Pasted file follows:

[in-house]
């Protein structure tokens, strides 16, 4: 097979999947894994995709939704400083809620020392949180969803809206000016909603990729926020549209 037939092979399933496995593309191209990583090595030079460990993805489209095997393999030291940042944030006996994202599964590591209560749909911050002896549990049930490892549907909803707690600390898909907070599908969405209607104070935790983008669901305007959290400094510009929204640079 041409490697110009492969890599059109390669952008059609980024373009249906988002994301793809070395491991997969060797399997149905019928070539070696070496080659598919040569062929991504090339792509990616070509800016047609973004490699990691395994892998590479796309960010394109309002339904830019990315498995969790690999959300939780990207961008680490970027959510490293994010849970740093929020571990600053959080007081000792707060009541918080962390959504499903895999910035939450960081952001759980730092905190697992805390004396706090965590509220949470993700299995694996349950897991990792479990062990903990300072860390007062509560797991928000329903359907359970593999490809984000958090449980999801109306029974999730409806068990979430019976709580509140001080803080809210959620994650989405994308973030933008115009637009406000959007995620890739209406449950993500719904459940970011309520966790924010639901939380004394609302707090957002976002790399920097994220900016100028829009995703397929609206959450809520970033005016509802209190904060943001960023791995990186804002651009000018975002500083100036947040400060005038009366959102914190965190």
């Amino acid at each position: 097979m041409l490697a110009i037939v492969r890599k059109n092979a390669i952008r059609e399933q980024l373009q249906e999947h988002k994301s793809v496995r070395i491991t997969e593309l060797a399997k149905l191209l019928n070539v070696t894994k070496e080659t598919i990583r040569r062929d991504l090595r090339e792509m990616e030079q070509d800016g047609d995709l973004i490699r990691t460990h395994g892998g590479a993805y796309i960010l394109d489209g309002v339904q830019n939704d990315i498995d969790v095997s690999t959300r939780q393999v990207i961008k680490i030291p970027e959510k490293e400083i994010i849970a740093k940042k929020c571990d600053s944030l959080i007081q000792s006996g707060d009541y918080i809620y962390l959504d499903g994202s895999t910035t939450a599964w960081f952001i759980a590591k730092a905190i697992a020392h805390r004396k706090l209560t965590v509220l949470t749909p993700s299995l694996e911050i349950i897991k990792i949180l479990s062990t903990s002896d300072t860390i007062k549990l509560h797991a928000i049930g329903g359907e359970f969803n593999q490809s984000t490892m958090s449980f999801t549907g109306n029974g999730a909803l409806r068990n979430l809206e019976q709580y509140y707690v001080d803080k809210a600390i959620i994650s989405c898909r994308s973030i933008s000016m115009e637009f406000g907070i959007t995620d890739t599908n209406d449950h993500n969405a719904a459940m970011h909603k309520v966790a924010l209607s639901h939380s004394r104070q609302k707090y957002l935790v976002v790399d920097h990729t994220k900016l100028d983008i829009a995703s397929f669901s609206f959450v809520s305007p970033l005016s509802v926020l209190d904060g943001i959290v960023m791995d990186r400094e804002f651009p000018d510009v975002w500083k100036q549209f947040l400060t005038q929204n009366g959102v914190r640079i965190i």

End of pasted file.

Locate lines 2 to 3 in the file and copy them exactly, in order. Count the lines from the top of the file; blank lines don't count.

């Protein structure tokens, strides 16, 4: 097979999947894994995709939704400083809620020392949180969803809206000016909603990729926020549209 037939092979399933496995593309191209990583090595030079460990993805489209095997393999030291940042944030006996994202599964590591209560749909911050002896549990049930490892549907909803707690600390898909907070599908969405209607104070935790983008669901305007959290400094510009929204640079 041409490697110009492969890599059109390669952008059609980024373009249906988002994301793809070395491991997969060797399997149905019928070539070696070496080659598919040569062929991504090339792509990616070509800016047609973004490699990691395994892998590479796309960010394109309002339904830019990315498995969790690999959300939780990207961008680490970027959510490293994010849970740093929020571990600053959080007081000792707060009541918080962390959504499903895999910035939450960081952001759980730092905190697992805390004396706090965590509220949470993700299995694996349950897991990792479990062990903990300072860390007062509560797991928000329903359907359970593999490809984000958090449980999801109306029974999730409806068990979430019976709580509140001080803080809210959620994650989405994308973030933008115009637009406000959007995620890739209406449950993500719904459940970011309520966790924010639901939380004394609302707090957002976002790399920097994220900016100028829009995703397929609206959450809520970033005016509802209190904060943001960023791995990186804002651009000018975002500083100036947040400060005038009366959102914190965190």
């Amino acid at each position: 097979m041409l490697a110009i037939v492969r890599k059109n092979a390669i952008r059609e399933q980024l373009q249906e999947h988002k994301s793809v496995r070395i491991t997969e593309l060797a399997k149905l191209l019928n070539v070696t894994k070496e080659t598919i990583r040569r062929d991504l090595r090339e792509m990616e030079q070509d800016g047609d995709l973004i490699r990691t460990h395994g892998g590479a993805y796309i960010l394109d489209g309002v339904q830019n939704d990315i498995d969790v095997s690999t959300r939780q393999v990207i961008k680490i030291p970027e959510k490293e400083i994010i849970a740093k940042k929020c571990d600053s944030l959080i007081q000792s006996g707060d009541y918080i809620y962390l959504d499903g994202s895999t910035t939450a599964w960081f952001i759980a590591k730092a905190i697992a020392h805390r004396k706090l209560t965590v509220l949470t749909p993700s299995l694996e911050i349950i897991k990792i949180l479990s062990t903990s002896d300072t860390i007062k549990l509560h797991a928000i049930g329903g359907e359970f969803n593999q490809s984000t490892m958090s449980f999801t549907g109306n029974g999730a909803l409806r068990n979430l809206e019976q709580y509140y707690v001080d803080k809210a600390i959620i994650s989405c898909r994308s973030i933008s000016m115009e637009f406000g907070i959007t995620d890739t599908n209406d449950h993500n969405a719904a459940m970011h909603k309520v966790a924010l209607s639901h939380s004394r104070q609302k707090y957002l935790v976002v790399d920097h990729t994220k900016l100028d983008i829009a995703s397929f669901s609206f959450v809520s305007p970033l005016s509802v926020l209190d904060g943001i959290v960023m791995d990186r400094e804002f651009p000018d510009v975002w500083k100036q549209f947040l400060t005038q929204n009366g959102v914190r640079i965190i």